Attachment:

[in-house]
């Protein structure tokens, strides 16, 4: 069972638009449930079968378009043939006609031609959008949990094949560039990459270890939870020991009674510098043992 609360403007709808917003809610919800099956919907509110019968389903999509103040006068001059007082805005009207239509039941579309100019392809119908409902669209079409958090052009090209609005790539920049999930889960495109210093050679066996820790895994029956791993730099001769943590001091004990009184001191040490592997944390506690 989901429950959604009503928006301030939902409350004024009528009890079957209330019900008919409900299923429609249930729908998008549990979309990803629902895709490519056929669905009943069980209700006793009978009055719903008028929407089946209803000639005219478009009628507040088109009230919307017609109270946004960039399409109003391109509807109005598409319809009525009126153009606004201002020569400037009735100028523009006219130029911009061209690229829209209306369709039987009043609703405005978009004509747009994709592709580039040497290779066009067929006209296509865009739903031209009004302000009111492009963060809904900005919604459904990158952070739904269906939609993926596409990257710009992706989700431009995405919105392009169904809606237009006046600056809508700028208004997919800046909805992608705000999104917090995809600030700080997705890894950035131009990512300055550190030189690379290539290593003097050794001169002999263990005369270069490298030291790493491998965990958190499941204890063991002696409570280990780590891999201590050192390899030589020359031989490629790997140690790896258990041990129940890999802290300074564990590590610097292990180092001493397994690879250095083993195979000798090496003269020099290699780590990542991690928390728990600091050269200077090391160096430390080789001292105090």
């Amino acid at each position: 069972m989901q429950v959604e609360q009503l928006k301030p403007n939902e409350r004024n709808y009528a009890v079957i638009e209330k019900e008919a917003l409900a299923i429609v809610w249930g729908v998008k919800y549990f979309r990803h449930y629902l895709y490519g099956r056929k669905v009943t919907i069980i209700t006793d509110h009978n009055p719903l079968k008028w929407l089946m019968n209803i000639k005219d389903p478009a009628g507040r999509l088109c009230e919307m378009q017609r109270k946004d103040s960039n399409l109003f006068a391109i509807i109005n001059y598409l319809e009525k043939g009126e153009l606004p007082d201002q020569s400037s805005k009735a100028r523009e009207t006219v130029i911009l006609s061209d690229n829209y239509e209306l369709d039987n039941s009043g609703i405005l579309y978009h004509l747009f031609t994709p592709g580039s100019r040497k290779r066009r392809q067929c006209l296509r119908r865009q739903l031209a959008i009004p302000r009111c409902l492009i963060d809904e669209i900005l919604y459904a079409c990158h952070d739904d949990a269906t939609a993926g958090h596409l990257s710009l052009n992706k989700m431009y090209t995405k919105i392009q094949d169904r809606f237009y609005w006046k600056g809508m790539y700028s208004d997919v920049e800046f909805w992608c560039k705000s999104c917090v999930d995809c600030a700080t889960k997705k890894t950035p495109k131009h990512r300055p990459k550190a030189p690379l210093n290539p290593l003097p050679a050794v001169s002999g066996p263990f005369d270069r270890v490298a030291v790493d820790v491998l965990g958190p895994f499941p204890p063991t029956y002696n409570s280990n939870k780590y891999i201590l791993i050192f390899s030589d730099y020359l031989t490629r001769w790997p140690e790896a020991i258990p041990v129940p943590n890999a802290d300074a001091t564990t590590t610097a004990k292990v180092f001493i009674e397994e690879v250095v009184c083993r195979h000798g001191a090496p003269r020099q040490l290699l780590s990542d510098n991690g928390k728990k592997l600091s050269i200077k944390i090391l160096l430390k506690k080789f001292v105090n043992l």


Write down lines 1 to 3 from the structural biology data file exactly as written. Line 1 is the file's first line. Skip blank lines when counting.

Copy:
[in-house]
């Protein structure tokens, strides 16, 4: 069972638009449930079968378009043939006609031609959008949990094949560039990459270890939870020991009674510098043992 609360403007709808917003809610919800099956919907509110019968389903999509103040006068001059007082805005009207239509039941579309100019392809119908409902669209079409958090052009090209609005790539920049999930889960495109210093050679066996820790895994029956791993730099001769943590001091004990009184001191040490592997944390506690 989901429950959604009503928006301030939902409350004024009528009890079957209330019900008919409900299923429609249930729908998008549990979309990803629902895709490519056929669905009943069980209700006793009978009055719903008028929407089946209803000639005219478009009628507040088109009230919307017609109270946004960039399409109003391109509807109005598409319809009525009126153009606004201002020569400037009735100028523009006219130029911009061209690229829209209306369709039987009043609703405005978009004509747009994709592709580039040497290779066009067929006209296509865009739903031209009004302000009111492009963060809904900005919604459904990158952070739904269906939609993926596409990257710009992706989700431009995405919105392009169904809606237009006046600056809508700028208004997919800046909805992608705000999104917090995809600030700080997705890894950035131009990512300055550190030189690379290539290593003097050794001169002999263990005369270069490298030291790493491998965990958190499941204890063991002696409570280990780590891999201590050192390899030589020359031989490629790997140690790896258990041990129940890999802290300074564990590590610097292990180092001493397994690879250095083993195979000798090496003269020099290699780590990542991690928390728990600091050269200077090391160096430390080789001292105090």
């Amino acid at each position: 069972m989901q429950v959604e609360q009503l928006k301030p403007n939902e409350r004024n709808y009528a009890v079957i638009e209330k019900e008919a917003l409900a299923i429609v809610w249930g729908v998008k919800y549990f979309r990803h449930y629902l895709y490519g099956r056929k669905v009943t919907i069980i209700t006793d509110h009978n009055p719903l079968k008028w929407l089946m019968n209803i000639k005219d389903p478009a009628g507040r999509l088109c009230e919307m378009q017609r109270k946004d103040s960039n399409l109003f006068a391109i509807i109005n001059y598409l319809e009525k043939g009126e153009l606004p007082d201002q020569s400037s805005k009735a100028r523009e009207t006219v130029i911009l006609s061209d690229n829209y239509e209306l369709d039987n039941s009043g609703i405005l579309y978009h004509l747009f031609t994709p592709g580039s100019r040497k290779r066009r392809q067929c006209l296509r119908r865009q739903l031209a959008i009004p302000r009111c409902l492009i963060d809904e669209i900005l919604y459904a079409c990158h952070d739904d949990a269906t939609a993926g958090h596409l990257s710009l052009n992706k989700m431009y090209t995405k919105i392009q094949d169904r809606f237009y609005w006046k600056g809508m790539y700028s208004d997919v920049e800046f909805w992608c560039k705000s999104c917090v999930d995809c600030a700080t889960k997705k890894t950035p495109k131009h990512r300055p990459k550190a030189p690379l210093n290539p290593l003097p050679a050794v001169s002999g066996p263990f005369d270069r270890v490298a030291v790493d820790v491998l965990g958190p895994f499941p204890p063991t029956y002696n409570s280990n939870k780590y891999i201590l791993i050192f390899s030589d730099y020359l031989t490629r001769w790997p140690e790896a020991i258990p041990v129940p943590n890999a802290d300074a001091t564990t590590t610097a004990k292990v180092f001493i009674e397994e690879v250095v009184c083993r195979h000798g001191a090496p003269r020099q040490l290699l780590s990542d510098n991690g928390k728990k592997l600091s050269i200077k944390i090391l160096l430390k506690k080789f001292v105090n043992l």